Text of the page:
Tobacco causes over 7 million deaths each year. Tobacco companies rarely have to deal with the impacts of their products. In this project we developed a new interactive communications tool for holding tobacco companies to account for the harmful effects of tobacco.
This was a ground-breaking piece of work for the WHO. It involved taking contemporary digital design and applying it to a technical health problem. The result was an interactive tool that helped national teams navigate the legal mazes involved in challenging tobacco companies.
To create an online toolkit showing the different ways in which individuals and groups can take legal action against the tobacco industry.
An online interactive toolkit: http://untobaccocontrol.org/impldb/tobaccocontrol-toolkit/#/
Lushomo worked with an international team of legal experts and Oxford University to come up with a simple, accessible way for providing flexible support to national legal teams.
The tool features different devices to aid navigation, explanations and context-sensitive options to view more information throughout. There are also links to a large number of the legal case studies and source documents.
The interactive toolkit is both accessible and authoritative, and will support governments and a range of civil society actors to protect large populations – including 80% of the world's 1.1 billion smokers who live in low- and middle-income countries - from the harmful effects of smoking.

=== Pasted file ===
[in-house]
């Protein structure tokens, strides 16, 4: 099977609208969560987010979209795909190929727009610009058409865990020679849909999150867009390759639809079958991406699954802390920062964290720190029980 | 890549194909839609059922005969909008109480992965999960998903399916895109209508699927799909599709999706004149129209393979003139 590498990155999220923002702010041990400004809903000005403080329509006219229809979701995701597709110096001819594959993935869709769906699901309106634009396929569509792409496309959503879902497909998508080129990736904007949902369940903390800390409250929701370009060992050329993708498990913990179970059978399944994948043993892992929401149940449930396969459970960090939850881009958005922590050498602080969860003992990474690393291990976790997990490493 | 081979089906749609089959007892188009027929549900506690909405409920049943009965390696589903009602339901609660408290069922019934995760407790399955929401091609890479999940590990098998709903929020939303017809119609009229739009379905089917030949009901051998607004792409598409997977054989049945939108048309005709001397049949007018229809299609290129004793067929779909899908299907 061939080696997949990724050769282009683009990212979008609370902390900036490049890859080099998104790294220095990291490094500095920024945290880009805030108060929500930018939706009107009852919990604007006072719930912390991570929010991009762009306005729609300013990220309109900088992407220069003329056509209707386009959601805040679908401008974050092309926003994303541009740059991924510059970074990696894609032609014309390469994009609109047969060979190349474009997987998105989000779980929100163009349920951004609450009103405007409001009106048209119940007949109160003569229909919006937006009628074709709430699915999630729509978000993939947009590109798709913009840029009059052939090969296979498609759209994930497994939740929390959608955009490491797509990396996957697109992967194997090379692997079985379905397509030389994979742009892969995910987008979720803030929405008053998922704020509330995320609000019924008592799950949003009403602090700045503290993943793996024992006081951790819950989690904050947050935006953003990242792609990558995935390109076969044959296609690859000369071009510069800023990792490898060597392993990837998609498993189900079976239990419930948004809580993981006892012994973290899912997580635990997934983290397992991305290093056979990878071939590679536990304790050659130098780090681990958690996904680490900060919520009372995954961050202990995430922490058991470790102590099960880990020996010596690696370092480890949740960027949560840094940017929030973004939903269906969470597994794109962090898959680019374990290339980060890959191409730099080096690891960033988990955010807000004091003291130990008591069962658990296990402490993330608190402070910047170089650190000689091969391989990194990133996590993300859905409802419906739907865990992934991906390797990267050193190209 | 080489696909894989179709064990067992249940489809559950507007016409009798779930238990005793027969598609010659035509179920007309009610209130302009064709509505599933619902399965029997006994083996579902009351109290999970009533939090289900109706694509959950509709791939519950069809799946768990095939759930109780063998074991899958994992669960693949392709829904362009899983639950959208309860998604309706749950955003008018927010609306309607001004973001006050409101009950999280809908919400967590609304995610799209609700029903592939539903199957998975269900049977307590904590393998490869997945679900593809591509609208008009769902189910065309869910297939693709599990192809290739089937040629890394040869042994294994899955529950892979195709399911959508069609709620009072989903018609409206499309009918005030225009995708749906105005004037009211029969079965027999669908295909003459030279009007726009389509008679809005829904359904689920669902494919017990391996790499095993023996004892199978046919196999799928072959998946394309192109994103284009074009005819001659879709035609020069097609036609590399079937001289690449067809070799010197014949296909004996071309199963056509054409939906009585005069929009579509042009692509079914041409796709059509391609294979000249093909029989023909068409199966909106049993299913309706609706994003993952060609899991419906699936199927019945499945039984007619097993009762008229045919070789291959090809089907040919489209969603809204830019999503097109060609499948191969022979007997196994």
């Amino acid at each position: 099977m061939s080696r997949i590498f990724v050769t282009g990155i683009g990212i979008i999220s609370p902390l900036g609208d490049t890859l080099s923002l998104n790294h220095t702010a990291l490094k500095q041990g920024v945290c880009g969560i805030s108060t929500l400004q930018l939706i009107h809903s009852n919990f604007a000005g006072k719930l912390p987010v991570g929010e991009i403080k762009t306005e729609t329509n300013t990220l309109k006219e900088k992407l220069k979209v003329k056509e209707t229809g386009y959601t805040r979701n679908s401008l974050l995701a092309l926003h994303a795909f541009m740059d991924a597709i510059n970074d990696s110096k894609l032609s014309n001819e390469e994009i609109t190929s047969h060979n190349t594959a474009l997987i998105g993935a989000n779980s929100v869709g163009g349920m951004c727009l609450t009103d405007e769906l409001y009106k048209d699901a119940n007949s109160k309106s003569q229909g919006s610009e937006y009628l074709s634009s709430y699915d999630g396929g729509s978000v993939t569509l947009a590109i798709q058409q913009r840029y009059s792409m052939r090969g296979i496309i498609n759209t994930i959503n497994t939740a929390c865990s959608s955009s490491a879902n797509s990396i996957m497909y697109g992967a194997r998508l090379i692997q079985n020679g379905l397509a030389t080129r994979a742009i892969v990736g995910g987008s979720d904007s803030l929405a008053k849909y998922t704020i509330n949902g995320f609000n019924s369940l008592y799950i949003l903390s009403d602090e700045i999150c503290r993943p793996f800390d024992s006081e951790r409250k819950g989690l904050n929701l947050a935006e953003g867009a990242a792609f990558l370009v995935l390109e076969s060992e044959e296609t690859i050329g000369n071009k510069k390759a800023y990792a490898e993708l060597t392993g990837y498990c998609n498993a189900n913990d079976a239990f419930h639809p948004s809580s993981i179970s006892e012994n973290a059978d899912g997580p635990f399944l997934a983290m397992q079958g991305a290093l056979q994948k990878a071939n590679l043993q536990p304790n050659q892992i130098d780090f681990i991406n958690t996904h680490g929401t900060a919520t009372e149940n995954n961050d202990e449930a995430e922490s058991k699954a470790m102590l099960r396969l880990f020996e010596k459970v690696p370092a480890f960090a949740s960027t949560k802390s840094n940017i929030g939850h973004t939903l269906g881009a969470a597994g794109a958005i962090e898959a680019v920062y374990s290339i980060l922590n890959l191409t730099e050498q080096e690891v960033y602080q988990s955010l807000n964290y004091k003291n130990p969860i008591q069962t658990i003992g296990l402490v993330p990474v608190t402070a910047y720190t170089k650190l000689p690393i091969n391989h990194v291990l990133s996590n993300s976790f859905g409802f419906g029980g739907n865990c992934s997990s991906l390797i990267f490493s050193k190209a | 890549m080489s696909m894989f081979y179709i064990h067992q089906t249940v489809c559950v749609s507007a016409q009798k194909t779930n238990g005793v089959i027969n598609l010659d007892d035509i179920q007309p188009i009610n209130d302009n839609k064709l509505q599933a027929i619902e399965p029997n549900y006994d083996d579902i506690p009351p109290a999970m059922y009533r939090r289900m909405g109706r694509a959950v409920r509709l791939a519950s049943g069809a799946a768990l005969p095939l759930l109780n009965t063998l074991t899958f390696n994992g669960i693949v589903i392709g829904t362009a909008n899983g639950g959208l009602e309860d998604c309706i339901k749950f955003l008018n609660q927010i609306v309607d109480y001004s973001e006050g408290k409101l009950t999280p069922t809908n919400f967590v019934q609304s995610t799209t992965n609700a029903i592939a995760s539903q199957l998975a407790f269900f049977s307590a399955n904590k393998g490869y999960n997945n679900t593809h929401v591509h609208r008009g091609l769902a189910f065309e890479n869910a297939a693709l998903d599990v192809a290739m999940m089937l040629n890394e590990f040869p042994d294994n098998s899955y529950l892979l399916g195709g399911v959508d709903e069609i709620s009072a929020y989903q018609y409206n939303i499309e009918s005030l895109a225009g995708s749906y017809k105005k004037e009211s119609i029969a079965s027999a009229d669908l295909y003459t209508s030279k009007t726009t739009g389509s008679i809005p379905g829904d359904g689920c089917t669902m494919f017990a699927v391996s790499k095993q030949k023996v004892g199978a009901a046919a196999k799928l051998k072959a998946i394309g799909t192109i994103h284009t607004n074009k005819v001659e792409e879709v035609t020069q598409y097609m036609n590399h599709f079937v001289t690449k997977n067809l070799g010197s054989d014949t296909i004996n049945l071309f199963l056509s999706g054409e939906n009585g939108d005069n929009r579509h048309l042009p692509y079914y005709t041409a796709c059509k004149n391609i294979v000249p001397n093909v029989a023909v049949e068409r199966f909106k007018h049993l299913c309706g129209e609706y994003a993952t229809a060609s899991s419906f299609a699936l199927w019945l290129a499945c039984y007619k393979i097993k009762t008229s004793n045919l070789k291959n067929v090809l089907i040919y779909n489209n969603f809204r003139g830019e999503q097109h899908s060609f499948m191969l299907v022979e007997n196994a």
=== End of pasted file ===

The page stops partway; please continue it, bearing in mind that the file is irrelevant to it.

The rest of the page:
This project took around 12 months from start to finish and was completed in two phases. In the first phase we worked with the client to scope out what the possibilities might be for using the legal resources in an interactive toolkit. In the second phase we edited and restructured the client's technical copy, designed the user interface and all the graphics (which we animated), coded the site and tested the final version of the toolkit.
This project built on a longer relationship with departments at WHO that are working to minimise the impact of tobacco on health. We had already created various infographics, reports and other materials for these teams in different regional offices around the world. We are still collaborating with WHO around the launch of the toolkit and its testing phase.
Our experience in health advocacy helped guide the process, as we carefully made sure that complex points were visualised, information was chunked up, and that the whole tool was accessible for the kinds of users most likely to benefit from it.